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April, 2006 Newsletter

+++++++++++ April 1, 2006 +++++++++++++++++++

Introduction: Resales Up, New Sales Drop
Mortgage Rate Update: Rates Up Moderately
This Month's Tip: Negotiations in a Changing Market

Introduction: Resales Up, New Sales Drop

Welcome to the April edition of the Home Buyer's
Newsletter, brought to you by the
Home Buyer's Information Center.

Existing-home sales rose in February following five months of decline,
indicating a stabilization is taking place in the market, according to the
National Association of Realtors®.

Total existing-home sales – including single-family, townhomes,
condominiums and co-ops – increased 5.2 percent to a seasonally
adjusted annual rate of 6.91 million units in February from an upwardly
revised pace of 6.57 million in January, but were 0.3 percent below a
6.93 million-unit level in February 2005.

David Lereah, NAR’s chief economist, said mild weather appears to
be responsible for some of the gain. “Weather conditions across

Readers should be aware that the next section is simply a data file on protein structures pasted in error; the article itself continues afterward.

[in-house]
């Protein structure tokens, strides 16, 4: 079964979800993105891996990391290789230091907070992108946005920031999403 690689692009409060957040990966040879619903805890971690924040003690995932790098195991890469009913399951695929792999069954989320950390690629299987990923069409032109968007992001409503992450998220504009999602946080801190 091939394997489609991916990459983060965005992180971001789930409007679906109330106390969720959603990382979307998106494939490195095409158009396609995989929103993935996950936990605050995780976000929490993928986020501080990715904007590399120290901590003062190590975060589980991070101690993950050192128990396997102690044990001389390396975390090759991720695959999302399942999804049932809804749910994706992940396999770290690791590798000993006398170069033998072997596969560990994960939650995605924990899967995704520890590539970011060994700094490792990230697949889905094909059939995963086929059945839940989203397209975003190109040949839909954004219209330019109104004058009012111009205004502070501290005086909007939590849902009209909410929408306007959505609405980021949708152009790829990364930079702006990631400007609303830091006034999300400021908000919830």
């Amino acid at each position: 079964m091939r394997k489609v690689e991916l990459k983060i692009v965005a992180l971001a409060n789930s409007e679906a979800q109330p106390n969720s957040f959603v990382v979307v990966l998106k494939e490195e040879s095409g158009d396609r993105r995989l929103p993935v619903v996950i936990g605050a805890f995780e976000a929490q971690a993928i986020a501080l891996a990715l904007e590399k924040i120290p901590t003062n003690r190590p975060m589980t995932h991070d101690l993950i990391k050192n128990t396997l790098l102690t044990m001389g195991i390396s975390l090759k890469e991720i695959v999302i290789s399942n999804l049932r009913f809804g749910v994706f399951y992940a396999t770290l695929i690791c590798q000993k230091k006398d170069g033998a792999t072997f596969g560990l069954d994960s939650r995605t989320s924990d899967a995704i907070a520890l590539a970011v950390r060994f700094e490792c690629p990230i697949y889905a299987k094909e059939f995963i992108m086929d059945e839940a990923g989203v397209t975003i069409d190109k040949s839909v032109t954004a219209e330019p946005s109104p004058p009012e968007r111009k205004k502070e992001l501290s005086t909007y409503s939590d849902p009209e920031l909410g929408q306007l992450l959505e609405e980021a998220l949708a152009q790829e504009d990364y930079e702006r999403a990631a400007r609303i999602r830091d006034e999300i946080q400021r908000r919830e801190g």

much of the country were unseasonably mild in January and likely
were a factor in higher levels of buyer activity, which boosted sales
that closed in February,” he said. “Higher interest rates had been
tapping the breaks (sic), notably in higher-cost housing markets since
mortgage interest rates trended up last fall, but we’re seeing signs
of stabilization in the market now with the sales rebound. Home
sales should level-out in the months ahead.”

On the new home side, sales took a big 10.5% fall in February,
the biggest drop in over 8 years. Sales of new one-family houses in
February 2006 were at a seasonally adjusted annual rate of 1,080,000,
according to estimates released jointly on March 24th by the U.S.
Census Bureau and the Department of Housing and Urban Development.
This is 10.5 percent (±12.4%) below the revised January rate of 1,207,000
and is 13.4 percent (±12.5%) below the February 2005 estimate of 1,247,000.